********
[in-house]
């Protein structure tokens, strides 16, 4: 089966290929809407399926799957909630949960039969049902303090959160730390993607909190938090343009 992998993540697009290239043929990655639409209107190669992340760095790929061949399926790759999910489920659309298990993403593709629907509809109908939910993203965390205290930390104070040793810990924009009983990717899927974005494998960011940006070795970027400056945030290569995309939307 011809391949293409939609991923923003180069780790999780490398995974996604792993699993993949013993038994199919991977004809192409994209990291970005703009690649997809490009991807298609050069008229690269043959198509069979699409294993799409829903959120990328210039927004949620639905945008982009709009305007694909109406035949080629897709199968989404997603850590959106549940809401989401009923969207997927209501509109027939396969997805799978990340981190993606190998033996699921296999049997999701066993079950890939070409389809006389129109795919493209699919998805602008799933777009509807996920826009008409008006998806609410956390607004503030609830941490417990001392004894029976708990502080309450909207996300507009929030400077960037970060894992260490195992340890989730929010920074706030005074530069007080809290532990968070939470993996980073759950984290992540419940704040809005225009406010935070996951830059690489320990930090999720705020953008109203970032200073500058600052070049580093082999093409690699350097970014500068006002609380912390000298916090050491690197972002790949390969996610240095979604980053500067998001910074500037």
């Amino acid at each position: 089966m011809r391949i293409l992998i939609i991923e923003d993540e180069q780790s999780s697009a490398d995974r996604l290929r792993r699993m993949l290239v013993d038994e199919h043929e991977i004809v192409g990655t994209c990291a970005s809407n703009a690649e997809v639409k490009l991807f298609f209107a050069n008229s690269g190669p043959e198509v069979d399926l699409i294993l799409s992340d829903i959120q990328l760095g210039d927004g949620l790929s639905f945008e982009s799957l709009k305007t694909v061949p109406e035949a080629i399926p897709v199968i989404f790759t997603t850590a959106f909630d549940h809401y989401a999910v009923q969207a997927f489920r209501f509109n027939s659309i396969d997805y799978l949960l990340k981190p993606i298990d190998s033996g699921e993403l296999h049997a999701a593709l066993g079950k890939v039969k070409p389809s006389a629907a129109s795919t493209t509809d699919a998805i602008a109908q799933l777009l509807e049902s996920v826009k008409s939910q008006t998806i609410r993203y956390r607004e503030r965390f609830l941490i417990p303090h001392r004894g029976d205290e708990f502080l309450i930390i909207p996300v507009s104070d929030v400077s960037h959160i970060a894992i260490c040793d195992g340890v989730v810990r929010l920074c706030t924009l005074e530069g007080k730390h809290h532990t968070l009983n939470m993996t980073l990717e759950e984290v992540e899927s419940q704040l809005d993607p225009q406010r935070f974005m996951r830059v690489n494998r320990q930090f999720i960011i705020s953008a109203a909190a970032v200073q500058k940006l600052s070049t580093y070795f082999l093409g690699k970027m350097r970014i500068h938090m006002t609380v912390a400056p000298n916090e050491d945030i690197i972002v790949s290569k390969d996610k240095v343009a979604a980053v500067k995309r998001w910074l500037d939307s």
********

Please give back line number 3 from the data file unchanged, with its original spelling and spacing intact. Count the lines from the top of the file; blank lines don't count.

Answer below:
């Amino acid at each position: 089966m011809r391949i293409l992998i939609i991923e923003d993540e180069q780790s999780s697009a490398d995974r996604l290929r792993r699993m993949l290239v013993d038994e199919h043929e991977i004809v192409g990655t994209c990291a970005s809407n703009a690649e997809v639409k490009l991807f298609f209107a050069n008229s690269g190669p043959e198509v069979d399926l699409i294993l799409s992340d829903i959120q990328l760095g210039d927004g949620l790929s639905f945008e982009s799957l709009k305007t694909v061949p109406e035949a080629i399926p897709v199968i989404f790759t997603t850590a959106f909630d549940h809401y989401a999910v009923q969207a997927f489920r209501f509109n027939s659309i396969d997805y799978l949960l990340k981190p993606i298990d190998s033996g699921e993403l296999h049997a999701a593709l066993g079950k890939v039969k070409p389809s006389a629907a129109s795919t493209t509809d699919a998805i602008a109908q799933l777009l509807e049902s996920v826009k008409s939910q008006t998806i609410r993203y956390r607004e503030r965390f609830l941490i417990p303090h001392r004894g029976d205290e708990f502080l309450i930390i909207p996300v507009s104070d929030v400077s960037h959160i970060a894992i260490c040793d195992g340890v989730v810990r929010l920074c706030t924009l005074e530069g007080k730390h809290h532990t968070l009983n939470m993996t980073l990717e759950e984290v992540e899927s419940q704040l809005d993607p225009q406010r935070f974005m996951r830059v690489n494998r320990q930090f999720i960011i705020s953008a109203a909190a970032v200073q500058k940006l600052s070049t580093y070795f082999l093409g690699k970027m350097r970014i500068h938090m006002t609380v912390a400056p000298n916090e050491d945030i690197i972002v790949s290569k390969d996610k240095v343009a979604a980053v500067k995309r998001w910074l500037d939307s």